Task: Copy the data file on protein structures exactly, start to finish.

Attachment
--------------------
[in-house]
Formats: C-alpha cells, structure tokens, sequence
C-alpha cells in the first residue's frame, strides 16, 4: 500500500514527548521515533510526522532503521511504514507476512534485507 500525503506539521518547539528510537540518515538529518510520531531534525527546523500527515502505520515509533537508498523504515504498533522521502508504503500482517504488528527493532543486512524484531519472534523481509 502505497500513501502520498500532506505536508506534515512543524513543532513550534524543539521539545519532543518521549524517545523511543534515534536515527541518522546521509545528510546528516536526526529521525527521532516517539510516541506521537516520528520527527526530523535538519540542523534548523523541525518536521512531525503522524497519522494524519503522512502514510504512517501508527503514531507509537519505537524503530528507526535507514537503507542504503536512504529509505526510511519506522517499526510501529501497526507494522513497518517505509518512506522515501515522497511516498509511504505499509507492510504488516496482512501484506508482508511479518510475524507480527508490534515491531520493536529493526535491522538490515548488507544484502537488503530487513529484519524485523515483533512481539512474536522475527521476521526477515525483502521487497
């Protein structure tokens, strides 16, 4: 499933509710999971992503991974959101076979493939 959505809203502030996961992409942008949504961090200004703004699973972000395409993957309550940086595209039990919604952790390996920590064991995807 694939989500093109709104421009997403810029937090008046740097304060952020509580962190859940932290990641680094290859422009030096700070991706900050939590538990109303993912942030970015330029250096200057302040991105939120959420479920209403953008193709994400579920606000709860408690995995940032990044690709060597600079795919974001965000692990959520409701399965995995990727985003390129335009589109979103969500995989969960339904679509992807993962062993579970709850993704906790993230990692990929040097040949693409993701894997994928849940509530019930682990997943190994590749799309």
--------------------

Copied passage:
[in-house]
Formats: C-alpha cells, structure tokens, sequence
C-alpha cells in the first residue's frame, strides 16, 4: 500500500514527548521515533510526522532503521511504514507476512534485507 500525503506539521518547539528510537540518515538529518510520531531534525527546523500527515502505520515509533537508498523504515504498533522521502508504503500482517504488528527493532543486512524484531519472534523481509 502505497500513501502520498500532506505536508506534515512543524513543532513550534524543539521539545519532543518521549524517545523511543534515534536515527541518522546521509545528510546528516536526526529521525527521532516517539510516541506521537516520528520527527526530523535538519540542523534548523523541525518536521512531525503522524497519522494524519503522512502514510504512517501508527503514531507509537519505537524503530528507526535507514537503507542504503536512504529509505526510511519506522517499526510501529501497526507494522513497518517505509518512506522515501515522497511516498509511504505499509507492510504488516496482512501484506508482508511479518510475524507480527508490534515491531520493536529493526535491522538490515548488507544484502537488503530487513529484519524485523515483533512481539512474536522475527521476521526477515525483502521487497
């Protein structure tokens, strides 16, 4: 499933509710999971992503991974959101076979493939 959505809203502030996961992409942008949504961090200004703004699973972000395409993957309550940086595209039990919604952790390996920590064991995807 694939989500093109709104421009997403810029937090008046740097304060952020509580962190859940932290990641680094290859422009030096700070991706900050939590538990109303993912942030970015330029250096200057302040991105939120959420479920209403953008193709994400579920606000709860408690995995940032990044690709060597600079795919974001965000692990959520409701399965995995990727985003390129335009589109979103969500995989969960339904679509992807993962062993579970709850993704906790993230990692990929040097040949693409993701894997994928849940509530019930682990997943190994590749799309």